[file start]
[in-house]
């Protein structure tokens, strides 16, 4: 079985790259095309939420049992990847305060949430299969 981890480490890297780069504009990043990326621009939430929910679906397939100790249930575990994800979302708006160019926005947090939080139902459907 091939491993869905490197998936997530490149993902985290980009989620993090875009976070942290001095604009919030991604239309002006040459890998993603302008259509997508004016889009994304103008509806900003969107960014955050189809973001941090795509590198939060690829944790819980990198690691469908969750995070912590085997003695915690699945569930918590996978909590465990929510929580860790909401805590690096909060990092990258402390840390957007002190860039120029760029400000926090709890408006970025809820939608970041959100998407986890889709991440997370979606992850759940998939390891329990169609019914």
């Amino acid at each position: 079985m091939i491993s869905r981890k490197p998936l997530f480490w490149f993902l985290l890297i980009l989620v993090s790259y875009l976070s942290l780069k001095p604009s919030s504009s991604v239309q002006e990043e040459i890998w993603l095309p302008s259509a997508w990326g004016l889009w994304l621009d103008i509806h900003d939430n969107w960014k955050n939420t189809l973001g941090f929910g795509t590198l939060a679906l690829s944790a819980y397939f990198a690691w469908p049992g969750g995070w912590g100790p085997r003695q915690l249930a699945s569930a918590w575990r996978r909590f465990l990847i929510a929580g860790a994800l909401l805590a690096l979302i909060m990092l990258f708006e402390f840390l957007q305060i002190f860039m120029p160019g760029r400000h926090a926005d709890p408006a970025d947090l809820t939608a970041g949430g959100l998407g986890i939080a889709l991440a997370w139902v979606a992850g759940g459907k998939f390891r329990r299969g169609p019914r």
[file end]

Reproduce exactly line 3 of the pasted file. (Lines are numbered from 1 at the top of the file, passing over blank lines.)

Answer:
């Amino acid at each position: 079985m091939i491993s869905r981890k490197p998936l997530f480490w490149f993902l985290l890297i980009l989620v993090s790259y875009l976070s942290l780069k001095p604009s919030s504009s991604v239309q002006e990043e040459i890998w993603l095309p302008s259509a997508w990326g004016l889009w994304l621009d103008i509806h900003d939430n969107w960014k955050n939420t189809l973001g941090f929910g795509t590198l939060a679906l690829s944790a819980y397939f990198a690691w469908p049992g969750g995070w912590g100790p085997r003695q915690l249930a699945s569930a918590w575990r996978r909590f465990l990847i929510a929580g860790a994800l909401l805590a690096l979302i909060m990092l990258f708006e402390f840390l957007q305060i002190f860039m120029p160019g760029r400000h926090a926005d709890p408006a970025d947090l809820t939608a970041g949430g959100l998407g986890i939080a889709l991440a997370w139902v979606a992850g759940g459907k998939f390891r329990r299969g169609p019914r």